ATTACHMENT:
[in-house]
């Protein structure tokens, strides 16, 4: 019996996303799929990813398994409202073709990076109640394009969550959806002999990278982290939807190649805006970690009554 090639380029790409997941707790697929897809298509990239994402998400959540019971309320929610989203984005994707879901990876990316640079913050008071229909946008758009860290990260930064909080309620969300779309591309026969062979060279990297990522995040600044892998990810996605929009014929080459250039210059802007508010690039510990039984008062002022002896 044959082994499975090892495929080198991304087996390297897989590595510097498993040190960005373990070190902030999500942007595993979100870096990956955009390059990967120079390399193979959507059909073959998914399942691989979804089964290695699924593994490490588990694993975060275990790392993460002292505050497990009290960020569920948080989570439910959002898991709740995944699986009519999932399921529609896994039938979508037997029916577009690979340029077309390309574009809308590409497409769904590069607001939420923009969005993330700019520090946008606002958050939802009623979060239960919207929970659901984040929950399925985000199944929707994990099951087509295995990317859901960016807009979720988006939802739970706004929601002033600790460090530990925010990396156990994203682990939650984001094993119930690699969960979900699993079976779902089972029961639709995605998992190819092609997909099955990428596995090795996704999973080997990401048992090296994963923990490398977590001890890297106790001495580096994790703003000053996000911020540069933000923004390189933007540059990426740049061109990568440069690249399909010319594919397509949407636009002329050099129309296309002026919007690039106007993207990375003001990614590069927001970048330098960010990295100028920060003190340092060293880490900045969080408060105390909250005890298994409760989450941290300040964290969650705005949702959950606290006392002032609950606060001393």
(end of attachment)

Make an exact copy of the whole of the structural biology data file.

[in-house]
């Protein structure tokens, strides 16, 4: 019996996303799929990813398994409202073709990076109640394009969550959806002999990278982290939807190649805006970690009554 090639380029790409997941707790697929897809298509990239994402998400959540019971309320929610989203984005994707879901990876990316640079913050008071229909946008758009860290990260930064909080309620969300779309591309026969062979060279990297990522995040600044892998990810996605929009014929080459250039210059802007508010690039510990039984008062002022002896 044959082994499975090892495929080198991304087996390297897989590595510097498993040190960005373990070190902030999500942007595993979100870096990956955009390059990967120079390399193979959507059909073959998914399942691989979804089964290695699924593994490490588990694993975060275990790392993460002292505050497990009290960020569920948080989570439910959002898991709740995944699986009519999932399921529609896994039938979508037997029916577009690979340029077309390309574009809308590409497409769904590069607001939420923009969005993330700019520090946008606002958050939802009623979060239960919207929970659901984040929950399925985000199944929707994990099951087509295995990317859901960016807009979720988006939802739970706004929601002033600790460090530990925010990396156990994203682990939650984001094993119930690699969960979900699993079976779902089972029961639709995605998992190819092609997909099955990428596995090795996704999973080997990401048992090296994963923990490398977590001890890297106790001495580096994790703003000053996000911020540069933000923004390189933007540059990426740049061109990568440069690249399909010319594919397509949407636009002329050099129309296309002026919007690039106007993207990375003001990614590069927001970048330098960010990295100028920060003190340092060293880490900045969080408060105390909250005890298994409760989450941290300040964290969650705005949702959950606290006392002032609950606060001393």